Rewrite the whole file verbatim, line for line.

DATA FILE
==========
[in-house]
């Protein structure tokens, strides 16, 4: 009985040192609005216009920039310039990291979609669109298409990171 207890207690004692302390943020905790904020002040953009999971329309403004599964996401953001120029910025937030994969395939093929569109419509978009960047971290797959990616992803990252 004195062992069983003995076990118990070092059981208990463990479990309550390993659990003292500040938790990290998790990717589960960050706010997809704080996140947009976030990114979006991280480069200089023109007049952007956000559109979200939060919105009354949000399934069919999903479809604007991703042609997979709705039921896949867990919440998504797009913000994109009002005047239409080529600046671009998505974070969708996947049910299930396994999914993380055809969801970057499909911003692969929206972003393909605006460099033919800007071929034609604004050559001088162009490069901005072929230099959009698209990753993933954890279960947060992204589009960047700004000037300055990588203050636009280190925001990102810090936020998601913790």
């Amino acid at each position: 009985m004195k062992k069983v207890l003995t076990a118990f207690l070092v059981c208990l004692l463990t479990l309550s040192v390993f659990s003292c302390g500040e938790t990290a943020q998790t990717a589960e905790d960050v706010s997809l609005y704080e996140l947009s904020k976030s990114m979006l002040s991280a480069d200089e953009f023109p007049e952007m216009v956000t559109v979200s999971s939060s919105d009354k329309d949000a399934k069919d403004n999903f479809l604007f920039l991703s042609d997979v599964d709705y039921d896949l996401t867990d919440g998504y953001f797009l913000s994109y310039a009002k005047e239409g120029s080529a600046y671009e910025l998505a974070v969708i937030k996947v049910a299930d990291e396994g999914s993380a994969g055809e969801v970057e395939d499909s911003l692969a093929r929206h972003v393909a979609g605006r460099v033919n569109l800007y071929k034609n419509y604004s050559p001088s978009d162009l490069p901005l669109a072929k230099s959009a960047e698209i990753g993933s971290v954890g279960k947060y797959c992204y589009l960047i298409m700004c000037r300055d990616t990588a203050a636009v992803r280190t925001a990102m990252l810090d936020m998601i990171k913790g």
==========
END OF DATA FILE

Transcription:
[in-house]
């Protein structure tokens, strides 16, 4: 009985040192609005216009920039310039990291979609669109298409990171 207890207690004692302390943020905790904020002040953009999971329309403004599964996401953001120029910025937030994969395939093929569109419509978009960047971290797959990616992803990252 004195062992069983003995076990118990070092059981208990463990479990309550390993659990003292500040938790990290998790990717589960960050706010997809704080996140947009976030990114979006991280480069200089023109007049952007956000559109979200939060919105009354949000399934069919999903479809604007991703042609997979709705039921896949867990919440998504797009913000994109009002005047239409080529600046671009998505974070969708996947049910299930396994999914993380055809969801970057499909911003692969929206972003393909605006460099033919800007071929034609604004050559001088162009490069901005072929230099959009698209990753993933954890279960947060992204589009960047700004000037300055990588203050636009280190925001990102810090936020998601913790």
């Amino acid at each position: 009985m004195k062992k069983v207890l003995t076990a118990f207690l070092v059981c208990l004692l463990t479990l309550s040192v390993f659990s003292c302390g500040e938790t990290a943020q998790t990717a589960e905790d960050v706010s997809l609005y704080e996140l947009s904020k976030s990114m979006l002040s991280a480069d200089e953009f023109p007049e952007m216009v956000t559109v979200s999971s939060s919105d009354k329309d949000a399934k069919d403004n999903f479809l604007f920039l991703s042609d997979v599964d709705y039921d896949l996401t867990d919440g998504y953001f797009l913000s994109y310039a009002k005047e239409g120029s080529a600046y671009e910025l998505a974070v969708i937030k996947v049910a299930d990291e396994g999914s993380a994969g055809e969801v970057e395939d499909s911003l692969a093929r929206h972003v393909a979609g605006r460099v033919n569109l800007y071929k034609n419509y604004s050559p001088s978009d162009l490069p901005l669109a072929k230099s959009a960047e698209i990753g993933s971290v954890g279960k947060y797959c992204y589009l960047i298409m700004c000037r300055d990616t990588a203050a636009v992803r280190t925001a990102m990252l810090d936020m998601i990171k913790g």